Annika Rabo
Annika Rabo

Annika Rabo, Professor of social anthropology, says in an article in Financial Times (June 17 2013) that the traders’ self-belief may eventually help Aleppo’s versatile, resilient businessmen rebuild. “Some networks will be lost for ever, some will re-emerge,” she says, “but this image that they are the heart and soul of the economy might help them.”

Annika Rabo has studied traders in Aleppo and has written the book A Shop of One's Own Independence and Reputation among Traders in Aleppo (4130 Kb) , which was published in 2005. The book is based on anthropological fieldwork in the city between June 1997 and March 2002. The book is now available for free download (as pfd).

Aleppo is Syria’s second largest city and has been the country’s economic centre. The city was an important hub for the long-distance silk trade and Aleppo’s active traders have in recent decades played a significant role in the country’s economy. The city also has one of the largest covered markets (souq) in the Middle East where the aisles are lined with small shops and market stalls.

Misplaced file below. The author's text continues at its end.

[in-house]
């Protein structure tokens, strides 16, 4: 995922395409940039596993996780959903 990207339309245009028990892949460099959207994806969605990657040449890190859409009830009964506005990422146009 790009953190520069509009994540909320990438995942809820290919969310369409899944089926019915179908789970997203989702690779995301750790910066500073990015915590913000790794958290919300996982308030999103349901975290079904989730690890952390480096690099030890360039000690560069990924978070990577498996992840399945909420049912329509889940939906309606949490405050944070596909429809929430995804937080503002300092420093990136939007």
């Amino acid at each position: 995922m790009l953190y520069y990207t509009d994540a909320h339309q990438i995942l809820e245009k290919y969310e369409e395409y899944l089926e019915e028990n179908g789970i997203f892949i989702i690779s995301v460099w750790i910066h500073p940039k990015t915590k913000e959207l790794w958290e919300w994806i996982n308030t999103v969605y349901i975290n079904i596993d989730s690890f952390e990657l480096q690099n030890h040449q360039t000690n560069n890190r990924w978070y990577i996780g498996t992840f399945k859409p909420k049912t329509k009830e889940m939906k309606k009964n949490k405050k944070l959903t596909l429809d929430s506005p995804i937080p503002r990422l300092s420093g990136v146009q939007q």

In A shop of One´s Own Annika Rabo describes the shop as both a symbol of and a means to gaining and maintaining independence, of being free and not taking orders from others. But in order to become and to stay independent, traders are, at the same time, heavily dependent on others for credit and for partnerships; their ‘good name’ – their reputation – is their most important asset.

In the book the traders’ values and attitudes are discussed in relation to the local market context in Aleppo, the national context and the Syrian state, and the context of the traders’ many international links. Questions as to how they define themselves and how they view the state are also explored as well as the traders’ endeavours and ambitions.

Find out more about Annika Rabo’s research.